MPAA Rating: PG-13 for some sequences of war violence
Released in Theaters: Jan. 20, 2012
Genre: Action, Adventure, Drama, History, War
Runtime: 125 minutes
Directed by: Anthony Hemingway
Cast: Terrence Howard, Cuba Gooding Jr., Nate Parker, Tristan Wilds, Elijah Kelley, Leslie Odom Jr., Kevin Phillips, Cliff Smith, Daniela Ruah
Official Site: http://redtails2012.com
SYNOPSIS: It's the 1940s, and a crew of African American pilots are in the Tuskegee training program during WWII. They're kept segregated and mostly on the ground, but show their bravery and valor when called upon to fight the Germans.
Sex/Nudity: A pilot courts an Italian woman who lives near the base. They kiss a few times and are shown waking up together in one scene; he's shirtless and she's in lingerie.
Violence/Gore. Lots of intense combat scenes as the pilots battle German fighters in the air and shoot assorted things on the ground, including trucks, trains, an airfield, and a ship. Some gunfire, explosions and several scenes of injured and bloodied pilots struggling to stay conscious as they return to the base. Planes catch fire and crash. A character is captured by the Germans. Pilots get into fistfights on the ground; a black pilot punches a white soldier who insults him.
Profanity: "Sh*t," "ass," "hell," "goddamn," "crap," "damn," "bitch," and "bastard." A white soldier calls a black pilot the "N" word. "Negro" is used, as well as the more derogatory "colored."
Drugs/Alcohol: A pilot has a drinking problem and sips from a flask. A commanding officer smokes a pipe, and others smoke cigars. A few scenes take place in a bar where soldiers are drinking.
Which Kids Will Like It? Kids 12 and older who like movies about war, aviation or history.
Will Parents Like It? Red Tails isn't a fantastic movie, but it's not bad. It's also a good history lesson with some cool aerial stunts.
REVIEW: You'd think that a movie about black pilots during an era when blacks were thought of as lesser individuals would be edgy and dramatic. But Red Tails seems more like a movie you'd find on the Hallmark Channel, only with a little blood thrown into the mix.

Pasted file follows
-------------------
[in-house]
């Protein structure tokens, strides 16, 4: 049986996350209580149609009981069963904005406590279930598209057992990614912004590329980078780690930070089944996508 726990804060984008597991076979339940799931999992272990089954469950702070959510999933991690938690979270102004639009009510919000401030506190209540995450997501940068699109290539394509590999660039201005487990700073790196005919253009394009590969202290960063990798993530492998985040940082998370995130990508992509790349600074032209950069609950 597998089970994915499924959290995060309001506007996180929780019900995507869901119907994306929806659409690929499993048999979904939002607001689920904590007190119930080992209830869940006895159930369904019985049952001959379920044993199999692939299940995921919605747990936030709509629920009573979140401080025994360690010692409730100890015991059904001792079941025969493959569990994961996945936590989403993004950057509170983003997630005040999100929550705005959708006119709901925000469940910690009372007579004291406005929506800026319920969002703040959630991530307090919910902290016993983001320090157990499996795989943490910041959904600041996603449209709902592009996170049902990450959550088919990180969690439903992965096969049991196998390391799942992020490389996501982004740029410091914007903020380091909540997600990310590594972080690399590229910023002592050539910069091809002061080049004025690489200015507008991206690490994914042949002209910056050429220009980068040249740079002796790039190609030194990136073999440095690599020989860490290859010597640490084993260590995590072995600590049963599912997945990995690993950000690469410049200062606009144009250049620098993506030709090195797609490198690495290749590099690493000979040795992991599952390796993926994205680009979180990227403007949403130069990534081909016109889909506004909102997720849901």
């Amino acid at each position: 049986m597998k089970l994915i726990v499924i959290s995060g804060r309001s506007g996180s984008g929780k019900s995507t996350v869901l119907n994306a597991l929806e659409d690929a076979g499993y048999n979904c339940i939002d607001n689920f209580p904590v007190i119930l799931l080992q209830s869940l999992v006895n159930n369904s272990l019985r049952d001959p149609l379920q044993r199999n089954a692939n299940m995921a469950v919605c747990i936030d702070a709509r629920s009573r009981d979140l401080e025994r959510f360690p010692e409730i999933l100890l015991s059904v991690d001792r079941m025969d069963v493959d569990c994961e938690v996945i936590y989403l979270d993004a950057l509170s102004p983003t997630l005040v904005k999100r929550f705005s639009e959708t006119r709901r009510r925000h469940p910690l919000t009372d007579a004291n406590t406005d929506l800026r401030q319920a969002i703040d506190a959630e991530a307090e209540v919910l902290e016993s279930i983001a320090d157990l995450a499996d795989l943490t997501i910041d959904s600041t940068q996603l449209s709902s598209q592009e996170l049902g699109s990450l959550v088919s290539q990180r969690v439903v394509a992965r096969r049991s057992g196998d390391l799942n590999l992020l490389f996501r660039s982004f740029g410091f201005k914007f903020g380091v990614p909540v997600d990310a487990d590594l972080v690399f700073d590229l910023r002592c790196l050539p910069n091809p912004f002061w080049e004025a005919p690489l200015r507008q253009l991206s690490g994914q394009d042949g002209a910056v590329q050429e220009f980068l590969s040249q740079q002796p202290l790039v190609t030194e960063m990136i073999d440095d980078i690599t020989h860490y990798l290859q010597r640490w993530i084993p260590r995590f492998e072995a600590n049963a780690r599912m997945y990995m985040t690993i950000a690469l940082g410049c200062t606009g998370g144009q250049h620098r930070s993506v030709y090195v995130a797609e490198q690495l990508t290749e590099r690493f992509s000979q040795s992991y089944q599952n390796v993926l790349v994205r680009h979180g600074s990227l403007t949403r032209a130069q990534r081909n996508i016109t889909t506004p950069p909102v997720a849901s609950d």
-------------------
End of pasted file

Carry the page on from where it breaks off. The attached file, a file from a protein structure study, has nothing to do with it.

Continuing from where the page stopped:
The aerial stunts and combat scenes are exciting to watch, but the pilots talk to each other via their headsets like they're playing video games in an arcade – even when they're badly injured and near death. I realize Red Tails is rated PG-13, but none of the life and death war stuff comes through. In short, it just doesn't seem realistic.
But that's not to say it isn't a great story that needs to be told, and good on producer George Lucas for telling it (even if the movie plays more like Jedi pilots in P-51 Mustangs). The story follows the Tuskegee Airmen, an all-black fighter pilot squadron during World War II. They're eager to fly and contribute to the war effort, but grounded because of the rampant racism in the mostly white U.S. military personnel on the ground. Basically, they're fighting two wars.
Terrence Howard and Cuba Gooding Jr. play the senior officers, but much of the story follows four pilots: alcoholic Marty "Easy" Julian (Nate Parker); ladies' man Joe "Lightning" Little (David Oyelowo); young Ray "Ray Gun" Gannon (Tristan Wilds); and the class clown, Samuel "Joker" George (Elijah Kelley).
You can tell that Lucas loves aircraft, because great attention is given to the planes and maneuvers. In fact, great attention is given to all the details, from the flight jackets to the airfields. Red Tails reminds me of a movie that might have been made in the 1940s. You knew there was a war raging, but you'd never guess it watching Humphrey Bogart and John Wayne fight valiantly, keep their cool, and offer up earnest monologues about honor and duty.
And for turning in such fine performances in movies like Crash and Hustle & Flow, it seems like Terrence Howard is just phoning it in here. You can almost hear the casting sessions: "Let's get Terrence Howard, give him a pipe, and make him a commander."
Red Tails is worth seeing, if only to learn about the Tuskegee Airmen and their contributions to the war and the history of our country. But if that's what you're looking for, there are probably better productions on the History Channel.Back To Top